Private prison companies look to Canada as industry faces lawsuits in US, Bilbo Poynter, The Guardian, June 19, 2011
– US states are beginning to rely less on privately run prisons, but Canada may be a land of opportunity for the two biggest firms
“US private prison firms are targeting Canada for fresh opportunities as pressure builds at home on the troubled multi-billion dollar industry from human rights groups and legal actions, and as more states look to scale back their reliance on them.
“Two of the biggest operators in an industry once regarded as recession-proof, Geo Group and Management and Training Corporation (MTC), have been lobbying various government departments in the Canadian capital, Ottawa.
“With a massive prison overhaul plan already underway – as well as the passage in March of Bill C-10, a suite of crime legislation that most observers agree will see more Canadians face prison time and keep those already locked up behind bars for longer – it seems the American industry’s interest in its neighbour to the north could not come at a better time.
“The private industry’s lobbying of Canadian lawmakers has some Canadian prison watchers worried. “There is something unethical with having corporations seeking profits from locking people up,” wrote a group of former high-ranking Canadian justice officials to the Kingston Whig-Standard newspaper in March…”
Private prison companies look to Canada as industry faces lawsuits in US, ProPublica Muckreads
Two of the biggest private prison operators in the United States — GEO Group, Inc. and Management and Training Corporation (MTC) — have been lobbying officials in Canada to expand their footprint in the region.
While both companies have been connected to private prison projects in the country before, the recent lobbying efforts come at an opportune time in light of recent crime legislation in the country that will “see more Canadians face prison time and keep those already locked up behind bars for longer.”
Judge Convicted in Pennsylvania Kids-for-Cash Scheme, Democracy Now, February 2011
“A federal jury has found a former Pennsylvania judge guilty of participating in a so-called “kids for cash” scheme, in which he received money in exchange for sending juvenile offenders to for-profit youth jails over the years. Former Luzerne County Judge Mark Ciavarella, Jr., was convicted Friday of accepting bribes and kickbacks for putting juveniles into detention centers operated by PA Child Care and a sister company, Western Pennsylvania Child Care. Ciavarella and another judge, Michael Conahan, are said to have received $2.6 million for their efforts…”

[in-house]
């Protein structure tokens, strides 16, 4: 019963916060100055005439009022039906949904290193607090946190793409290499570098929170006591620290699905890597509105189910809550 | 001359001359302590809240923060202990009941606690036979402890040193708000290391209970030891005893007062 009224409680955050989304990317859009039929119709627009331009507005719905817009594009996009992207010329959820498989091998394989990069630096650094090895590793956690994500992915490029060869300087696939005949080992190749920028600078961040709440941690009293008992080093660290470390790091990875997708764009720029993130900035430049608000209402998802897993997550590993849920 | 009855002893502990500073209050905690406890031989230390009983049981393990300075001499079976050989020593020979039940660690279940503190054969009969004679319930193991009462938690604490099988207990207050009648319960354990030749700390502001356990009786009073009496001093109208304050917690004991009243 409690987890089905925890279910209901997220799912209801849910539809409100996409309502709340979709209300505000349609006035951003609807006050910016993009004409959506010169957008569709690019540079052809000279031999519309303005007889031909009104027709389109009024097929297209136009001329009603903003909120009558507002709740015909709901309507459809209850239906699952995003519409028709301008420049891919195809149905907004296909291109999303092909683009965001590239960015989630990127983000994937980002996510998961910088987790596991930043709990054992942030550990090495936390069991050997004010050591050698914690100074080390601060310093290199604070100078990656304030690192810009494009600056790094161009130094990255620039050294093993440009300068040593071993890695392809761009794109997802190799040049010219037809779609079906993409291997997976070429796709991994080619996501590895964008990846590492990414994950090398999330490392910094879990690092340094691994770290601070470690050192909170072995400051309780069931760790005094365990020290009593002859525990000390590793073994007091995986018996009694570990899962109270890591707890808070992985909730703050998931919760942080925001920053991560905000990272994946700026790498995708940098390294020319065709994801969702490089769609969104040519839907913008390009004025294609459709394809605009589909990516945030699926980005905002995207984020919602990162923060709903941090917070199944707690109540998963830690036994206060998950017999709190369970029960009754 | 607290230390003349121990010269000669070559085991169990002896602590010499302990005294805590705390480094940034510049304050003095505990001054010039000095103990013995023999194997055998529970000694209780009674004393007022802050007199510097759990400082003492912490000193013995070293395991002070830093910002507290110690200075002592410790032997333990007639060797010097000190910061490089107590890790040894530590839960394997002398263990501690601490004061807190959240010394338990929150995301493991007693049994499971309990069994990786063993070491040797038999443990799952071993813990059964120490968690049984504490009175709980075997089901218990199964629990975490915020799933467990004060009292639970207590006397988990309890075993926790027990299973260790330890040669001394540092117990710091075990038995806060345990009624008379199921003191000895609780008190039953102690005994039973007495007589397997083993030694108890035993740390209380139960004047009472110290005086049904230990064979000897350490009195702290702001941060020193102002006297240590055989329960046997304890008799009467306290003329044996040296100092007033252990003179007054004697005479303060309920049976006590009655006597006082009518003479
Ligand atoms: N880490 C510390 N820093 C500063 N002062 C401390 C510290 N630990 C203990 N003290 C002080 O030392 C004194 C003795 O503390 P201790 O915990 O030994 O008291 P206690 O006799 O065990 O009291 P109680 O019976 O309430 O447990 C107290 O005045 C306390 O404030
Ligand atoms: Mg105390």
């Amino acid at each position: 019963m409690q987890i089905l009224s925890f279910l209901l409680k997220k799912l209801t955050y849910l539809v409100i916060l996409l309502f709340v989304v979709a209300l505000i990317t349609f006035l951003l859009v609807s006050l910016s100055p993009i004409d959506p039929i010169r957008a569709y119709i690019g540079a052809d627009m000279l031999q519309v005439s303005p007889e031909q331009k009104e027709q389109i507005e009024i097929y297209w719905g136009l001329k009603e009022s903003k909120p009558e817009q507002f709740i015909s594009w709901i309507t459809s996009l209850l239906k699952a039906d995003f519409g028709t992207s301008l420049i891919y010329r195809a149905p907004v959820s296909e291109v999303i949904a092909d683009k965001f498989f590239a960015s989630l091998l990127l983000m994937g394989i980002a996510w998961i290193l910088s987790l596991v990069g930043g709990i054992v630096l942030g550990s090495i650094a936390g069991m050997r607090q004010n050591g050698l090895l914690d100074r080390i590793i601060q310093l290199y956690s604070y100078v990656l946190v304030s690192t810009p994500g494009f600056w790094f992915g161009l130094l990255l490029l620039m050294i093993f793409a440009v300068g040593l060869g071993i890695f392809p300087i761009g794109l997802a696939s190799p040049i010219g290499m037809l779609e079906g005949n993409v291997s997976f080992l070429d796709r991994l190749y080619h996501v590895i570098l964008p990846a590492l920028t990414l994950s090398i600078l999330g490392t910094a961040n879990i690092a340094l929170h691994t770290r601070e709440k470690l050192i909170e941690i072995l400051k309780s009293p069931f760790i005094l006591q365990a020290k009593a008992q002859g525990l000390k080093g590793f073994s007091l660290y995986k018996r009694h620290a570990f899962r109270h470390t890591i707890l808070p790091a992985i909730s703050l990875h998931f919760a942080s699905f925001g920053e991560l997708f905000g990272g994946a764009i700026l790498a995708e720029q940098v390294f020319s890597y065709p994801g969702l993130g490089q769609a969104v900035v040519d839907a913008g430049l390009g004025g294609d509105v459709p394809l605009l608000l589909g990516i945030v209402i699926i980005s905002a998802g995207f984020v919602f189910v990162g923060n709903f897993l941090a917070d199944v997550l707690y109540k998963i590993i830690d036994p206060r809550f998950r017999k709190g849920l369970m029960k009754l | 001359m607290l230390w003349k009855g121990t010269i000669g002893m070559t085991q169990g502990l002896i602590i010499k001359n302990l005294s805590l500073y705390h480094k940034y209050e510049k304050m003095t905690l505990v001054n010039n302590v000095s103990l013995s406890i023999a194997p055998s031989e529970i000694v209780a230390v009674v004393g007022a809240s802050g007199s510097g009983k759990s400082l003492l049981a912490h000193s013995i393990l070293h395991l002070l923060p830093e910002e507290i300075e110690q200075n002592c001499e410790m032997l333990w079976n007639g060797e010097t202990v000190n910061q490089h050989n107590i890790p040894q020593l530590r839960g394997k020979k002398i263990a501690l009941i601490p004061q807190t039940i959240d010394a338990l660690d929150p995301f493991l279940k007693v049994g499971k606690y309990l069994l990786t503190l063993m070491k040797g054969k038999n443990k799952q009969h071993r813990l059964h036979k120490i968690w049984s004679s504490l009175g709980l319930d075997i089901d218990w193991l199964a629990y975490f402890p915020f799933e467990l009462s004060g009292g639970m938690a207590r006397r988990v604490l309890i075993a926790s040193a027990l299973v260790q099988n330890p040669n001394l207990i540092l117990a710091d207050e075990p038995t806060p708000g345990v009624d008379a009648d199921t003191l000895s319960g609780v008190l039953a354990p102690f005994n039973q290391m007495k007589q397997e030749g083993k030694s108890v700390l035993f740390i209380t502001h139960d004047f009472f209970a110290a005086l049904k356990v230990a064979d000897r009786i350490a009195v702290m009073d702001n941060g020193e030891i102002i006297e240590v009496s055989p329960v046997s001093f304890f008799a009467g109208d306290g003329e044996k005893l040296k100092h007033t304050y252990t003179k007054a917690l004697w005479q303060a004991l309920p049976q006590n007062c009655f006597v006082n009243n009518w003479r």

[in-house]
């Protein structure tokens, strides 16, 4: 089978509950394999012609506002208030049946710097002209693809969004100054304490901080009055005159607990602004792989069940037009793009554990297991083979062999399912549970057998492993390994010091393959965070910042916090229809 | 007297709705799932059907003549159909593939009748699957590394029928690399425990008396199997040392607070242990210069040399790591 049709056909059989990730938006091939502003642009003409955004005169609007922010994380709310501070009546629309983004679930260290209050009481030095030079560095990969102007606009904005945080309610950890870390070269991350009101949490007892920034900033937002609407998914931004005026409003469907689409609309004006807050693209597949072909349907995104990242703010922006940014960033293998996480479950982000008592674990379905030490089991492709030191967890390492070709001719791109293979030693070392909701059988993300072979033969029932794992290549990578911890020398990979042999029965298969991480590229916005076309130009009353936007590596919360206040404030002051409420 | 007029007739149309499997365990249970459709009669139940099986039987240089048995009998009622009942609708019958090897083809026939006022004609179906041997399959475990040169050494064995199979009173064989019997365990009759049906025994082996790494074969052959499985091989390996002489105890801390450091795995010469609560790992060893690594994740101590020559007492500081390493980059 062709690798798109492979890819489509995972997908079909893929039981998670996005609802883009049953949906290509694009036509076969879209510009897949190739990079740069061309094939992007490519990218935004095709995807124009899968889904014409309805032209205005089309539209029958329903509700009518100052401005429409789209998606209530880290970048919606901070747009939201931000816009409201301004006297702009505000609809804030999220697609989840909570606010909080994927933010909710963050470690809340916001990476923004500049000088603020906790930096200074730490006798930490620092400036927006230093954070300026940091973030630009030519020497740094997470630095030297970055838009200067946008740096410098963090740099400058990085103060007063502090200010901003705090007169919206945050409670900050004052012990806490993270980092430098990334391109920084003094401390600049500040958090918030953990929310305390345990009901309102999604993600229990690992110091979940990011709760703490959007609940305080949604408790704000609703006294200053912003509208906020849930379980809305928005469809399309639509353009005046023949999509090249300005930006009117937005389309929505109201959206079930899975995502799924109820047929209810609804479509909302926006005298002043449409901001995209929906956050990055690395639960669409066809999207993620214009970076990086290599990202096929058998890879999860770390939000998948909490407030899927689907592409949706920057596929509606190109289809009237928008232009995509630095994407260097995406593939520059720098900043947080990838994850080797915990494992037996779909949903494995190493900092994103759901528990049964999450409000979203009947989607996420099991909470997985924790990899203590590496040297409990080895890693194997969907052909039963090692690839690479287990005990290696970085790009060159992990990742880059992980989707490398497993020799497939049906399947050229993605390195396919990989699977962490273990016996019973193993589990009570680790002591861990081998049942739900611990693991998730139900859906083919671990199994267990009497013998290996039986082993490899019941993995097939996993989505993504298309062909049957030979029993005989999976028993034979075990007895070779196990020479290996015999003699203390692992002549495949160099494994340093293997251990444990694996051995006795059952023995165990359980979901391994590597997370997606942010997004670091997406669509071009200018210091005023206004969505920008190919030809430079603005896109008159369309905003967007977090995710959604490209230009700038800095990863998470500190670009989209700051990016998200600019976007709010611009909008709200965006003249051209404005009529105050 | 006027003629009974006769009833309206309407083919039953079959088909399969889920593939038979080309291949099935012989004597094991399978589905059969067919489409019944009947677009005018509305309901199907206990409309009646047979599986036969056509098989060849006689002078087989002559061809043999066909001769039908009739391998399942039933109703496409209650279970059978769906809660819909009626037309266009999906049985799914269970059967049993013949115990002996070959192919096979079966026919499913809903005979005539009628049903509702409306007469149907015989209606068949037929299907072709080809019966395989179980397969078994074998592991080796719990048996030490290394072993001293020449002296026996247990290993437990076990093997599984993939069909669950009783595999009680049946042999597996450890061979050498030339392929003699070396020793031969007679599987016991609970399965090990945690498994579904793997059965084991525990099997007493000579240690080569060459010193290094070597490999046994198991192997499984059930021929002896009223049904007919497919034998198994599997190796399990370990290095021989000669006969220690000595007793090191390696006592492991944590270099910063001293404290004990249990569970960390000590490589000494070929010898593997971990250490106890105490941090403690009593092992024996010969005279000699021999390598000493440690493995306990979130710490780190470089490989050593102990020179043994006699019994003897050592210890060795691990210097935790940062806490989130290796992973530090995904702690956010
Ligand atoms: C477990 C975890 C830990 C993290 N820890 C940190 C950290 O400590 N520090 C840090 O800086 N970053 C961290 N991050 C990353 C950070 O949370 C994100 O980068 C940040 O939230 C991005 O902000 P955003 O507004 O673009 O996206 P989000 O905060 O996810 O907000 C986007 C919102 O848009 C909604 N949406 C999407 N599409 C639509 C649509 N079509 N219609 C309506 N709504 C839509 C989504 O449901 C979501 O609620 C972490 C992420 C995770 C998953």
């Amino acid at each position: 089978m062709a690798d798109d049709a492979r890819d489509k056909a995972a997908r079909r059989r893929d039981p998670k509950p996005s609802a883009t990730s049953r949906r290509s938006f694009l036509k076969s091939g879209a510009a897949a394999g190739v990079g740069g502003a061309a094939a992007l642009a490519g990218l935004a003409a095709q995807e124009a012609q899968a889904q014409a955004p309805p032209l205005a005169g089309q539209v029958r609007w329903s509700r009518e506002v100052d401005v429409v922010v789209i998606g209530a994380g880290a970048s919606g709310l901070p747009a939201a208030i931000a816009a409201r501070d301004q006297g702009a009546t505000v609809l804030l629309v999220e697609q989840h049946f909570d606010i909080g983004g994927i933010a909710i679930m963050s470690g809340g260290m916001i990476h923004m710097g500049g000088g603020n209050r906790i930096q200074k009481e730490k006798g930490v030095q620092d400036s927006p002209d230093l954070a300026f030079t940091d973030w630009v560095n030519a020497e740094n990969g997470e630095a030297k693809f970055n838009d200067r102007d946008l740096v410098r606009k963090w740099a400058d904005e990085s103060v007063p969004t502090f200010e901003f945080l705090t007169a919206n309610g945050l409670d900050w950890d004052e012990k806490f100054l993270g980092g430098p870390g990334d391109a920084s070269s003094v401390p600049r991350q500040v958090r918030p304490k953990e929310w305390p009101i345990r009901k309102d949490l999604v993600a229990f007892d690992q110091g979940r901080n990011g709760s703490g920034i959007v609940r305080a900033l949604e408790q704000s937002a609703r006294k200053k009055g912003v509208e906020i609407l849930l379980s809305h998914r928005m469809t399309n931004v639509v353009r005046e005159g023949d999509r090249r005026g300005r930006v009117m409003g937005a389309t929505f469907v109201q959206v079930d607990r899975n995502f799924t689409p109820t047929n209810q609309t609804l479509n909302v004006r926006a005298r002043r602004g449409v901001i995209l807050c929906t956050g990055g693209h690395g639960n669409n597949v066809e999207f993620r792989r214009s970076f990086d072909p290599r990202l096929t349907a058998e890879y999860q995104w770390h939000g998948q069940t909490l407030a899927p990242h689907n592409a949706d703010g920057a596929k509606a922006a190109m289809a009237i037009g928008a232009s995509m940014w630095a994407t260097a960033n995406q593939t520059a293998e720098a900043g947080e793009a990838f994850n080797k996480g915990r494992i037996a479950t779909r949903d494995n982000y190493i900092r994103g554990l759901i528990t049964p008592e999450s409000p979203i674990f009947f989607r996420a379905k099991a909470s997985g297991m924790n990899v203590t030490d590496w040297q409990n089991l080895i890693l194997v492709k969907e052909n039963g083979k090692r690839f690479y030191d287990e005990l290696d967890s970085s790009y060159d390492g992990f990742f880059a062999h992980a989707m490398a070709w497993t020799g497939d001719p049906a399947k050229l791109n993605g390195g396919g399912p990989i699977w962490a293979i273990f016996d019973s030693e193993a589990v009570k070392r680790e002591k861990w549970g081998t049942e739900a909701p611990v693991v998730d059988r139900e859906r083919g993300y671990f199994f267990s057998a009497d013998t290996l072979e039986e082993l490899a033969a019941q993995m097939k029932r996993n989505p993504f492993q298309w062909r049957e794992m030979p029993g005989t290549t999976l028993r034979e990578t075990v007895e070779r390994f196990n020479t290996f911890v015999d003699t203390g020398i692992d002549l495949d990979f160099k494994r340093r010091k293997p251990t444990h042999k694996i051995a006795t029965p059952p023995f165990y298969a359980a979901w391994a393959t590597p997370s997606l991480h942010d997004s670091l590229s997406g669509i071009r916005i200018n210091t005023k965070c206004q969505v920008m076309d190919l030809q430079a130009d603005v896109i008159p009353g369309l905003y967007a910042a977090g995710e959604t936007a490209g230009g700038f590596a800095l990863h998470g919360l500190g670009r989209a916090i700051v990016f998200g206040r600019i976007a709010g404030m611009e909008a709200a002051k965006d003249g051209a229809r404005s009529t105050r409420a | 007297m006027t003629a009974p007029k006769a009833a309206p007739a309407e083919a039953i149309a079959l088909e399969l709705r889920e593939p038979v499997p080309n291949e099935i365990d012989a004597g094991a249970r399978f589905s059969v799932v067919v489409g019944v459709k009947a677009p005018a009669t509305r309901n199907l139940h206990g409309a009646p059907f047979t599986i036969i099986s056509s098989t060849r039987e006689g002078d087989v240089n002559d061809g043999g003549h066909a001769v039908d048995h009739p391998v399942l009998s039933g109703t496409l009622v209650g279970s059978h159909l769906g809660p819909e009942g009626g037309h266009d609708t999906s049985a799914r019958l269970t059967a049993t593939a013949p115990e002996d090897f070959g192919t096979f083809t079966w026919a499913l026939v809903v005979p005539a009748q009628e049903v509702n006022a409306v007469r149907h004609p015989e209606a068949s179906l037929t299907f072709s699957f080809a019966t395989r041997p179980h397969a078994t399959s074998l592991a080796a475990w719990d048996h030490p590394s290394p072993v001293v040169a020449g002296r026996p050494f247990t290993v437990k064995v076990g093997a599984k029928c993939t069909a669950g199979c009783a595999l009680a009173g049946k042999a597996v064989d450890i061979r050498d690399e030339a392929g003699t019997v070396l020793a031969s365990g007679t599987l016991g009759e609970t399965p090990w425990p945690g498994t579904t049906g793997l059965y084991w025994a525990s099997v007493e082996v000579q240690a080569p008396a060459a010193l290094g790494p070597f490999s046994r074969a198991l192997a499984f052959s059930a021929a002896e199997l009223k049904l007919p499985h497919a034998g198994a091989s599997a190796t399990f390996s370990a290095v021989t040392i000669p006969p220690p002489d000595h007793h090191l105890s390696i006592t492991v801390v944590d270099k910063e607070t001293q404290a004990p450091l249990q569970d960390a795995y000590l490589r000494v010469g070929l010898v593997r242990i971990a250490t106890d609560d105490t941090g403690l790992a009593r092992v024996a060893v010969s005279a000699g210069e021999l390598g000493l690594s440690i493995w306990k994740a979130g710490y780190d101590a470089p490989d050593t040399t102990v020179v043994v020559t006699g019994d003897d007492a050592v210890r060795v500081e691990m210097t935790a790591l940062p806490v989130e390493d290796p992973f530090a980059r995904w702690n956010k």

Prisons, Privatization, Patronage, Paul Krugman, New York Times, June 21, 2012
Categories: Civil Rights, Harper Government, Justice
Welcome to Oliver, BC.
I wish that politicians offer themselves up to the same degree of laws and punishments as they inflict on Canadians. In my book, a corrupt politician should spend a minimum of 25 years behind bars as they are a far more menace to Canadian society than your average murderer.
wrt the comment by Evil Eye:
It’s interesting that Lord Black, who may soon be advanced as an expert on penal systems, stated in his interview with Senator Mansbridge that persons who commit “non-violent” crimes should not be incarcerated. I suppose this would include corrupt politicians and public officials as well as the individual miscreants and members of criminal organizations in the corporate and investment sectors to whom the lord was probably referring.
I suspect he means that he and his type should not go to jail for their commercial crimes. Pocketing an elderly widow's life savings is no big deal in that man's eyes, especially when the money can fund mansions in different parts of the world and private jet travel to visit them.
Google private prison operators and you get a whole bunch of articles on how bad the private corps are at managing prisons. Just another layer of tax dollar sucking pigs. This must not be allowed to happen.
(Just Care — I believe they provide health care in BC (Seniors) already.